By: Dianne Harper, Past Parent // MDS Musings Blog
I grew up in a Catholic family with three sisters and one brother. We were really Catholic in the early years, not so much later on. I learned charity at home, although I do not remember any verbal lessons, just examples. We put money in the plate on Sunday. As children, we were expected to save part of whatever money we acquired and to give part; so we did, a very little part.
Time and talents were also shared—as Girl Scout leader and Little League coach, through fundraisers at church, and Lion’s Club broom sales. Whatever parents did, kids did. My dad coached baseball so our summers revolved around the ballpark. I learned to count back change so they let me help in the concession stand. We shared our outgrown clothing and toys with a family in need. Things were not put in a box and dropped off at a donation center. We piled in the car and took the things to a family, which was always an eye-opener.
At some point in my teen years, I attended a meeting with my parents on tithing. The message I got was, give to God His due, His share, His ten percent, and He will protect you. I wondered, was this where the Mob got the idea of paying for protection? Evidently, I lacked the maturity to understand the whole story.
Once out on my own, I contributed to some charities, dropped money in the plate whenever I was at a service, but never had enough money. I began attending St. Paul’s Episcopal Church in 1974. Six years later, I started conversations with a dear friend about tithing. She could talk the talk because she walked the walk. “Ten percent off the top,” she said. “It’s the first check.” I could do that I thought—the first check part, not the ten percent. Gradually my donations grew. I wondered if that was ten percent of gross or take-home pay. I kept hearing, “all things come from God” but I thought, no! I earned this money. It’s mine. How did I earn it? Oops, through my God-given talents and ability to work. Okay, maybe it is Yours.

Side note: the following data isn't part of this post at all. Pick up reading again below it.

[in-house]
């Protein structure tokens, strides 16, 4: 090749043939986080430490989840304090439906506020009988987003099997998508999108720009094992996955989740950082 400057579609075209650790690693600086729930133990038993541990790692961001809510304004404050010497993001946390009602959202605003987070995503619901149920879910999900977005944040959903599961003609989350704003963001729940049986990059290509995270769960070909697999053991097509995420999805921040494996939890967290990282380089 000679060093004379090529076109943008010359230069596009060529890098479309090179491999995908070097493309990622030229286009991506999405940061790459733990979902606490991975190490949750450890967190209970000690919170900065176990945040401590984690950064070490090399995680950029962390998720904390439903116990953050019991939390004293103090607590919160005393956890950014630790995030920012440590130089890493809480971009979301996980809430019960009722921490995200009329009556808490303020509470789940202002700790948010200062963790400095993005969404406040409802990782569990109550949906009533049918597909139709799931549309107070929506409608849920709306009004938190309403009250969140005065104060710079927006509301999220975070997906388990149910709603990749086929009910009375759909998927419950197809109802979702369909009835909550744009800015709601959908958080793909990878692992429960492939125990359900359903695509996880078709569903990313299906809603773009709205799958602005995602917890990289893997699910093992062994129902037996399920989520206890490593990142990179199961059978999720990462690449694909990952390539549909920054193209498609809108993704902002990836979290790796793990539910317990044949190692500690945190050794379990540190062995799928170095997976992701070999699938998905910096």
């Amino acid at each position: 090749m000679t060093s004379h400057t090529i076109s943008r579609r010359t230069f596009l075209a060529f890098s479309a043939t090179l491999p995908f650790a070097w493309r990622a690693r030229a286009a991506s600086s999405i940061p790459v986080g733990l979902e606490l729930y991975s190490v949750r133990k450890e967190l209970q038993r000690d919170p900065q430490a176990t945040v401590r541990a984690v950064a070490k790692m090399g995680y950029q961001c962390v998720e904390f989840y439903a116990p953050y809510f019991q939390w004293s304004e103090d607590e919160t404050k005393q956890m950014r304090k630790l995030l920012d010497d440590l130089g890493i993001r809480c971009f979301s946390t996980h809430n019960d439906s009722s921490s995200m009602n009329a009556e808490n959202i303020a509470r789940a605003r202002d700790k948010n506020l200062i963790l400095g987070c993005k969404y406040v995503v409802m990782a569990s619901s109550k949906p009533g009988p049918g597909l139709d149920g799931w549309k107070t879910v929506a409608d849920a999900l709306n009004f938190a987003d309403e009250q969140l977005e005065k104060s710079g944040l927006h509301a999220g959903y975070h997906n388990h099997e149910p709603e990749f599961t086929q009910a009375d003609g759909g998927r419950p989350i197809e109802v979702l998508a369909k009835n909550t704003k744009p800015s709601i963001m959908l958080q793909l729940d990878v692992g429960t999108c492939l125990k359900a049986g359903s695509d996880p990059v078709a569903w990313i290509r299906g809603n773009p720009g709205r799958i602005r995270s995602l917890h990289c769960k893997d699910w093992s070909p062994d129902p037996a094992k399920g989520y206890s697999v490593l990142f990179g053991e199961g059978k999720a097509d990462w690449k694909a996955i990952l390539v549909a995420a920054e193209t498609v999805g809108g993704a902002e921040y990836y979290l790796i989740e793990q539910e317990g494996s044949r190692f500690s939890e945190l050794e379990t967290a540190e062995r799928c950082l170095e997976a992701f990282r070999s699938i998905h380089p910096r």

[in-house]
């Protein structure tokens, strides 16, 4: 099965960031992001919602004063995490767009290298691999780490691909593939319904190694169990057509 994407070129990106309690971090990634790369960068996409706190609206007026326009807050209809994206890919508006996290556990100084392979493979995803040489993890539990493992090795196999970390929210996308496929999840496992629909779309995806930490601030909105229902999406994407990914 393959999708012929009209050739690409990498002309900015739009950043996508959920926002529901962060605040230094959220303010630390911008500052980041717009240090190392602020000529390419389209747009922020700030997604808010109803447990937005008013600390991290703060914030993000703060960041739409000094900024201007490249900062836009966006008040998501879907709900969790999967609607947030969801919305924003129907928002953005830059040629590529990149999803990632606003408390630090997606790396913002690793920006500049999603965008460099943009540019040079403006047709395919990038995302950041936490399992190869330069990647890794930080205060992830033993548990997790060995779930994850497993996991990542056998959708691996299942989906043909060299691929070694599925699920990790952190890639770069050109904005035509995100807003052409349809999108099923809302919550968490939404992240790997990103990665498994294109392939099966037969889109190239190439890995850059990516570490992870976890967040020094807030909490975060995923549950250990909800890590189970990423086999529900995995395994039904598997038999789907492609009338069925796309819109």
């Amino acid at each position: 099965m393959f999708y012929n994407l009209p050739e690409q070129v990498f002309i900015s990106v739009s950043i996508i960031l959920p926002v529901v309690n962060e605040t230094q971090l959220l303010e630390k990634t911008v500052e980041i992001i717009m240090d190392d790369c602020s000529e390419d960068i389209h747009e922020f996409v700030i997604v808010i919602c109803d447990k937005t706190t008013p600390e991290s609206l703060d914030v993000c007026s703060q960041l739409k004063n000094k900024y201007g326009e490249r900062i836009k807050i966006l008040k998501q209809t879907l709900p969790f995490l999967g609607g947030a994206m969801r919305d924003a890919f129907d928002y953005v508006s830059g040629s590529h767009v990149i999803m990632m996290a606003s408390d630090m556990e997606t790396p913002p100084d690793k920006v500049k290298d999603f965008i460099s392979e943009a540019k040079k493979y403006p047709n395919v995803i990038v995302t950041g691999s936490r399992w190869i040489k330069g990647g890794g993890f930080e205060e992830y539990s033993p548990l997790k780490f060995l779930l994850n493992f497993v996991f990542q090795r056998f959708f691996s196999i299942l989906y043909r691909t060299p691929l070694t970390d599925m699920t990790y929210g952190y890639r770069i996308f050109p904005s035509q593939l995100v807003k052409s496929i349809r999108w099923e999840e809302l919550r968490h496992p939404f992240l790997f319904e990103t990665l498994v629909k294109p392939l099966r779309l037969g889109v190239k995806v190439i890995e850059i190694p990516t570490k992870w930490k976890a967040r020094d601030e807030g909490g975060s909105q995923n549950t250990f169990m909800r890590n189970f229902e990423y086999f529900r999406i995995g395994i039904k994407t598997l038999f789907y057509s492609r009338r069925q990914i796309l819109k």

Wrestling with these thoughts and many others over the years has allowed me to practice proportional giving, to keep moving toward the tithe, and to accept “no strings attached” giving.
What have I learned? We are created to nurture and to give. Giving is part of the understanding of being “in God’s image.” Another fact, as I see it, is that humans need discipline or rules to follow. There is comfort and security in knowing the rules, and I consider tithing a biblical rule.
Who gets your first check? Financial priorities are demonstrated when we sit down to pay bills—to portion out our incomes—each month. Who gets the first check? Savings? Housing? Food? Entertainment? Or giving back? Sharing. When God gets the first check, His work is your priority. For me, when that does not happen, worry and doubt begin again.
Waiting to give until you can afford to is like waiting to have children until you can afford them. You cannot afford to not give. God blesses us daily with opportunities. Share your time, your talent, your treasure. Take advantage of opportunities. As you share, you grow. Let’s grow together.
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Mount de Sales Academy is a private Catholic school located in Macon, GA, and serves students in Bibb, Houston, Jones, Monroe, Peach and other surrounding counties. MDS is sponsored and inspired by the Sisters of Mercy. Since 1876, MDS has served a diverse college-preparatory community of learners—students and teachers alike—who are poised to discover, challenged to innovate, and motivated to serve.